Date of Award


Level of Access Assigned by Author

Campus-Only Dissertation

Degree Name

Doctor of Philosophy (PhD)


Biochemistry and Molecular Biology


Derry Roopenian

Second Committee Member

Charles E. Moody

Third Committee Member

David Serreze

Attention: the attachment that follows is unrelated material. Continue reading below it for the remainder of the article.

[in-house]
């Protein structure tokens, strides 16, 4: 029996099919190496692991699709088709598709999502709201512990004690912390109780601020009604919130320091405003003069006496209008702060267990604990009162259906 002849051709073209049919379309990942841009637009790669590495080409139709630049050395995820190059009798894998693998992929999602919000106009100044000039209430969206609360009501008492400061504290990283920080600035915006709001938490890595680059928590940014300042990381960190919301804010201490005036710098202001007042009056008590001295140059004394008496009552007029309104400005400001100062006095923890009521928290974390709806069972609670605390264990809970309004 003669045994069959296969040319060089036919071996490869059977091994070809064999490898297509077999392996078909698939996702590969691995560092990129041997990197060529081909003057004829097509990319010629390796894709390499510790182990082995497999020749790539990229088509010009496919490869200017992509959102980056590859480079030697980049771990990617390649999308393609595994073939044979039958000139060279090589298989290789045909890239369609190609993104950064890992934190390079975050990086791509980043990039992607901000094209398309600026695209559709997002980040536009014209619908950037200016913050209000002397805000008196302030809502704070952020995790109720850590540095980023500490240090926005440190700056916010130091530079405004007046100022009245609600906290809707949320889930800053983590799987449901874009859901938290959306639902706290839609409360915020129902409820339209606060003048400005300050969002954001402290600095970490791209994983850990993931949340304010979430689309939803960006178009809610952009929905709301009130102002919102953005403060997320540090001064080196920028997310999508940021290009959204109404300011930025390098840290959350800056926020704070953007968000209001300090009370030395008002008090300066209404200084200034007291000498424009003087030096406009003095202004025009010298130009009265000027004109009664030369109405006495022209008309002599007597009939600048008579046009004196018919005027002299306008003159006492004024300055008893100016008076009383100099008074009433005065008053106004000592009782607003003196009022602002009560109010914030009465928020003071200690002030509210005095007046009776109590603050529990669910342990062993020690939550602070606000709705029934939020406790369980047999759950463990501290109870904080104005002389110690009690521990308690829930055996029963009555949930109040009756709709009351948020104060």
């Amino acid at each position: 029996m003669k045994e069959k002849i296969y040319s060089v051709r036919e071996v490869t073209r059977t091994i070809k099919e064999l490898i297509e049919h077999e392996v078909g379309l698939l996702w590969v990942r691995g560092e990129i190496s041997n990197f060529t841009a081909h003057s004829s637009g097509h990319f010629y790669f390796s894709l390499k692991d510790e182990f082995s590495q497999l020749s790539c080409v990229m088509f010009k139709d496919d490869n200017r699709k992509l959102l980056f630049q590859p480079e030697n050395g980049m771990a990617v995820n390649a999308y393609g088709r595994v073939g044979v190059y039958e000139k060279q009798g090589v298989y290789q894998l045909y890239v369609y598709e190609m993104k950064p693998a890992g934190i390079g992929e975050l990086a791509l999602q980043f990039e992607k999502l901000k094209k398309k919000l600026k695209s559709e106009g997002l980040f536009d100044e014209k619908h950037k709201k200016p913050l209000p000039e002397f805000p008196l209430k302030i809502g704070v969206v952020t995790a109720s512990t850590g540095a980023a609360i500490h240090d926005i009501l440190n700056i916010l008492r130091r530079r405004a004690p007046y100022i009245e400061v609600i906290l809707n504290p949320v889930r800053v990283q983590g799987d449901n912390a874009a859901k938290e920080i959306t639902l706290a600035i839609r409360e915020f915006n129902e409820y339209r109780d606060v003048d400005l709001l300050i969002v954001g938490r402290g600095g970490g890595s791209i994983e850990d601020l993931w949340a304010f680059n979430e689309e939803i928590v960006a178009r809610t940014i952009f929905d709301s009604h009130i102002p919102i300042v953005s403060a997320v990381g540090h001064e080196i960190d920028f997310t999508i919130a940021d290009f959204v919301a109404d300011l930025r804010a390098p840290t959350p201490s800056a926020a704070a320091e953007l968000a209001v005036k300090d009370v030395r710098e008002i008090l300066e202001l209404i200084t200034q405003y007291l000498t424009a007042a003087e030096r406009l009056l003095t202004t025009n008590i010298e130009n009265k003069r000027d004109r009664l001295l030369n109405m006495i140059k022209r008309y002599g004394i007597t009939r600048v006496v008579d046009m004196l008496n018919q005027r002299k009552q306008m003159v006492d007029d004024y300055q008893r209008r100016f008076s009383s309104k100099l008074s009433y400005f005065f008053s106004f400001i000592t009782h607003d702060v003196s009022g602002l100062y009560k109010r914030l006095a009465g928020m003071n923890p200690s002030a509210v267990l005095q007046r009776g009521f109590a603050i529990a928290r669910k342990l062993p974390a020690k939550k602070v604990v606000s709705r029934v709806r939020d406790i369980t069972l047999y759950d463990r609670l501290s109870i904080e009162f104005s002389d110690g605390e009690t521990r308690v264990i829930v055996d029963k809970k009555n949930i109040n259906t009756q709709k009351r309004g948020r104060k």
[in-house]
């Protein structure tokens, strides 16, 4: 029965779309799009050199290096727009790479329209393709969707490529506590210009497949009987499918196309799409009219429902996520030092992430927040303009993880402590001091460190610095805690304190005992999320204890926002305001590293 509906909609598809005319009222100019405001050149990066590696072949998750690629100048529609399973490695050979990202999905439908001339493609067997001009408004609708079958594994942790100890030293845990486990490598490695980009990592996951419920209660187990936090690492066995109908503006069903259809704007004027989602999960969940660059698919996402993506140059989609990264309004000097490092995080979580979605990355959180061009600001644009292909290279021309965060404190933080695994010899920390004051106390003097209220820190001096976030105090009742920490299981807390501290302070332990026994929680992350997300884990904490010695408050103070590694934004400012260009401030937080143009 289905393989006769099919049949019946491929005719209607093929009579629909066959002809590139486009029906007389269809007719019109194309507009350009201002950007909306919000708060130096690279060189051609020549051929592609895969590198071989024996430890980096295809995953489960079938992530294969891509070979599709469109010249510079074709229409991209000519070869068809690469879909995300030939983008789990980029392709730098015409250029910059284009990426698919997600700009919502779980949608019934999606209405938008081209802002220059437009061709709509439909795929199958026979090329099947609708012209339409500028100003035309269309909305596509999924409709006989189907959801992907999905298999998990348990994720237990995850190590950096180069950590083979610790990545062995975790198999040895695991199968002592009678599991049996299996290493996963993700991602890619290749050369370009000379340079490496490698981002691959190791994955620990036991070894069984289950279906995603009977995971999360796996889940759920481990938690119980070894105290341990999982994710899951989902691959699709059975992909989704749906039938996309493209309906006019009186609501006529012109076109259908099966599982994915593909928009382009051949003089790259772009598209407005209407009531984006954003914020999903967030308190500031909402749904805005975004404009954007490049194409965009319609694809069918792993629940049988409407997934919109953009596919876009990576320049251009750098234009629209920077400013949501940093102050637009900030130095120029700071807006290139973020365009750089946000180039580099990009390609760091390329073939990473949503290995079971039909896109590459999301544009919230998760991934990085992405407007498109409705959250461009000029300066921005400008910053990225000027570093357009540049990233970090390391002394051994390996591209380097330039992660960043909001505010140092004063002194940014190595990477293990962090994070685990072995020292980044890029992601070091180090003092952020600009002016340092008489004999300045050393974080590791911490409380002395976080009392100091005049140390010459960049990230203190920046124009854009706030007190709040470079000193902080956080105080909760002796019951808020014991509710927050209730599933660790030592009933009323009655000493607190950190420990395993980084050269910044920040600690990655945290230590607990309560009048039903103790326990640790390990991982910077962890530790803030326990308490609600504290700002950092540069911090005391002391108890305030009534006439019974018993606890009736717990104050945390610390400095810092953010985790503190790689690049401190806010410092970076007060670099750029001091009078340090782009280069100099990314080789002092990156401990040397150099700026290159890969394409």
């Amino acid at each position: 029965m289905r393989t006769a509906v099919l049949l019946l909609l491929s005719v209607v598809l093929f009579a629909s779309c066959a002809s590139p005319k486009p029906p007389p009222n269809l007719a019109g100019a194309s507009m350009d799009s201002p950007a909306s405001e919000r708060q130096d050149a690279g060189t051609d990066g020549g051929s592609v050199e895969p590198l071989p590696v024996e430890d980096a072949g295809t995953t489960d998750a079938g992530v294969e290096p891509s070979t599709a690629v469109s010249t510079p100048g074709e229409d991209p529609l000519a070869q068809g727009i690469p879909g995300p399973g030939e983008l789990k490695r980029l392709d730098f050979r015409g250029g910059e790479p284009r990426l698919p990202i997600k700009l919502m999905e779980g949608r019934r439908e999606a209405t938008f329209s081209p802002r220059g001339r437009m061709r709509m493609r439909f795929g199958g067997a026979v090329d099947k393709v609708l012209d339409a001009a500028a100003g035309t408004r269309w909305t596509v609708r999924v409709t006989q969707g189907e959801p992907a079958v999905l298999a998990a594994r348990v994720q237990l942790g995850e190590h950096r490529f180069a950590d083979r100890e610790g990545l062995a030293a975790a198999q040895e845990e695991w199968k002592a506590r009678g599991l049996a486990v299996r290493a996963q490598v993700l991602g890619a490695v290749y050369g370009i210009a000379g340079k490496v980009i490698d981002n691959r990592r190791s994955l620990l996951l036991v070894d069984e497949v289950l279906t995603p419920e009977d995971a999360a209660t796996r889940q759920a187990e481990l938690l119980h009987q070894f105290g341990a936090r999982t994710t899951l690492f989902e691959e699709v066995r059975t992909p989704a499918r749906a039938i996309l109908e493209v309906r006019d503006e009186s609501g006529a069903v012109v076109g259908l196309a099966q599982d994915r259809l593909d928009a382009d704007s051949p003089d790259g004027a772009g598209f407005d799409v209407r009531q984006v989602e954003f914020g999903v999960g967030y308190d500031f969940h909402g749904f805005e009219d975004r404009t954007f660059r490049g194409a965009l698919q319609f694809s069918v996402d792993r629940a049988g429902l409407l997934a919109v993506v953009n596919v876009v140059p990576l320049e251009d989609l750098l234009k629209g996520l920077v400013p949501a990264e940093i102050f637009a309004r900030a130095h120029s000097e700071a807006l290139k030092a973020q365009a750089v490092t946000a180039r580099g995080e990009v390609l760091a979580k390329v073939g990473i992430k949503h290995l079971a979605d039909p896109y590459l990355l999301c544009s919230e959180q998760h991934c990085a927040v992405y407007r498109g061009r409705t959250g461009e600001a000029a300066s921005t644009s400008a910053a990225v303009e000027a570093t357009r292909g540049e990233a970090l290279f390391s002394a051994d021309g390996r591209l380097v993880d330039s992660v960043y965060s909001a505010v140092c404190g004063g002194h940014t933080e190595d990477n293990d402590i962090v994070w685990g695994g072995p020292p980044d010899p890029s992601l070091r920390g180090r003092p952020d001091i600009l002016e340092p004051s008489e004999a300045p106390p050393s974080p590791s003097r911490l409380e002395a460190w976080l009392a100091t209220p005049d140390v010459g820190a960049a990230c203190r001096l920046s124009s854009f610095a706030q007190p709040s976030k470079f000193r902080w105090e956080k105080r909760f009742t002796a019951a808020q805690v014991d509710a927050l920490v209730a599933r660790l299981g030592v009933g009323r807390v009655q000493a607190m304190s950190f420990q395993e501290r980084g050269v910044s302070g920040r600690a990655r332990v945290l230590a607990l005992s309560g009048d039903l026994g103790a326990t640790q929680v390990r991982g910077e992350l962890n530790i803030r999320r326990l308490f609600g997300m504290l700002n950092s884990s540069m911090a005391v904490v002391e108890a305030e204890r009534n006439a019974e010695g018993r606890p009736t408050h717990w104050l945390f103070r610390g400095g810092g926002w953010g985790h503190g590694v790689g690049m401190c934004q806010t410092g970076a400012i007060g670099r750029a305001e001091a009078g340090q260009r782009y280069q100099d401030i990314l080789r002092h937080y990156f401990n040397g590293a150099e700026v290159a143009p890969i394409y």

THE ROLE OF THE NEONATAL FC RECEPTOR (FCRN) IN THE TRANSFER OF PASSIVE IMMUNITY AND MAINTENANCE OF ACTIVE AUTOIMMUNITY By Hana J. Al-Khabbaz Thesis Advisor: Dr. Deny C. Roopenian An Abstract of the Thesis Presented in Partial Fulfillment of the Requirements for the Degree of Doctor of Philosophy (in Biochemistry and Molecular Biology) May, 2008 The Neonatal Fc Receptor (FcRn) is a unique receptor that belongs to the Major Histocompatibility Complex (MHC) protein family and was first isolated from the neonatal rodent's gut and identified as the receptor responsible for transferring maternal IgG from milk across the neonatal intestine. Because FcRn is expressed on human placental tissues, it is believed to perform the same function of transferring IgG across the placental barrier. This is supported by the fact that most of the antibodies in the human fetal circulation at birth are of maternal origin and all are of IgG isotype. Determining whether FcRn is actually involved in this transplacental transfer is of great importance for the development of prenatal therapeutic intervention that might be utilized both to deliver therapeutic antibodies prenatally and to develop methods to block the transfer of passively acquired autoimmune diseases from mother to her fetus. In this study, we show that FcRn is required for the prenatal transfer of IgG across the placental barrier both in mice and in an FcRn humanized mouse model. However, another molecule, albumin that interacts with and is protected by FcRn is not transported across the placenta. We further show that by increasing the affinity of humanized IgG binding to FcRn we can increase the efficiency of these antibodies transferred to the fetal mice, and at the same time we can interfere with the amount transferred by therapeutically blocking the ability of FcRn to bind and protect IgG from degradation. In adult tissues, FcRn has the ability to protect IgG from catabolic degradation. This protection mechanism carried out by FcRn is responsible for extending the half life of IgG and maintaining homeostatic serum level of this antibody compared to other proteins in the serum. Herein we show that if the formation of FcRn-IgG complexes is directly blocked in these adult mice by using anti-FcRn monoclonal antibody, the ability of the passively transferred arthritic IgG to cause inflammation in the treated mice is inhibited.

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